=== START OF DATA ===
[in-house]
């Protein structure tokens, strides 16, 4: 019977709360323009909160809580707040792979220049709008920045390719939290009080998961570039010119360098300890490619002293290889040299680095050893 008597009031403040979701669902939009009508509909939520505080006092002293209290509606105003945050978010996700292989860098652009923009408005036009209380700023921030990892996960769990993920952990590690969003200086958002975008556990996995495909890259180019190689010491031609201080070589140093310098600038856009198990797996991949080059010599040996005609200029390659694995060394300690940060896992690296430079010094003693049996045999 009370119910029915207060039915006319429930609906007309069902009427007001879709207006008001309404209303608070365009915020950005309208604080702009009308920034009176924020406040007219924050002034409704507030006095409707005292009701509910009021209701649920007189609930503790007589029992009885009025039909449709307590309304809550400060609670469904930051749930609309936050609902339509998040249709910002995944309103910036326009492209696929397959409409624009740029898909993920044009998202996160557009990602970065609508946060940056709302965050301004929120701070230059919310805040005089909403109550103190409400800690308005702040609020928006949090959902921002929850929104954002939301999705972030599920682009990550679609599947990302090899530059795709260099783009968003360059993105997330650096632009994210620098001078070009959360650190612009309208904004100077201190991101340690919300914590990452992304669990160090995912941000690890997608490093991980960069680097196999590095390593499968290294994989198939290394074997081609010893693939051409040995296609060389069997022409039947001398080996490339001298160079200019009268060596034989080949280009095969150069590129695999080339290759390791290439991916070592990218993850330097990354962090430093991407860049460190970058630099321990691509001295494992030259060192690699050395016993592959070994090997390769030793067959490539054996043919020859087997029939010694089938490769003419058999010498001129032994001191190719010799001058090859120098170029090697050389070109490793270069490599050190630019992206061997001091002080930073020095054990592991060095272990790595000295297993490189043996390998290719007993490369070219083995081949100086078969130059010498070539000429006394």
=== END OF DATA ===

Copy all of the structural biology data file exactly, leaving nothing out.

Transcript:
[in-house]
């Protein structure tokens, strides 16, 4: 019977709360323009909160809580707040792979220049709008920045390719939290009080998961570039010119360098300890490619002293290889040299680095050893 008597009031403040979701669902939009009508509909939520505080006092002293209290509606105003945050978010996700292989860098652009923009408005036009209380700023921030990892996960769990993920952990590690969003200086958002975008556990996995495909890259180019190689010491031609201080070589140093310098600038856009198990797996991949080059010599040996005609200029390659694995060394300690940060896992690296430079010094003693049996045999 009370119910029915207060039915006319429930609906007309069902009427007001879709207006008001309404209303608070365009915020950005309208604080702009009308920034009176924020406040007219924050002034409704507030006095409707005292009701509910009021209701649920007189609930503790007589029992009885009025039909449709307590309304809550400060609670469904930051749930609309936050609902339509998040249709910002995944309103910036326009492209696929397959409409624009740029898909993920044009998202996160557009990602970065609508946060940056709302965050301004929120701070230059919310805040005089909403109550103190409400800690308005702040609020928006949090959902921002929850929104954002939301999705972030599920682009990550679609599947990302090899530059795709260099783009968003360059993105997330650096632009994210620098001078070009959360650190612009309208904004100077201190991101340690919300914590990452992304669990160090995912941000690890997608490093991980960069680097196999590095390593499968290294994989198939290394074997081609010893693939051409040995296609060389069997022409039947001398080996490339001298160079200019009268060596034989080949280009095969150069590129695999080339290759390791290439991916070592990218993850330097990354962090430093991407860049460190970058630099321990691509001295494992030259060192690699050395016993592959070994090997390769030793067959490539054996043919020859087997029939010694089938490769003419058999010498001129032994001191190719010799001058090859120098170029090697050389070109490793270069490599050190630019992206061997001091002080930073020095054990592991060095272990790595000295297993490189043996390998290719007993490369070219083995081949100086078969130059010498070539000429006394």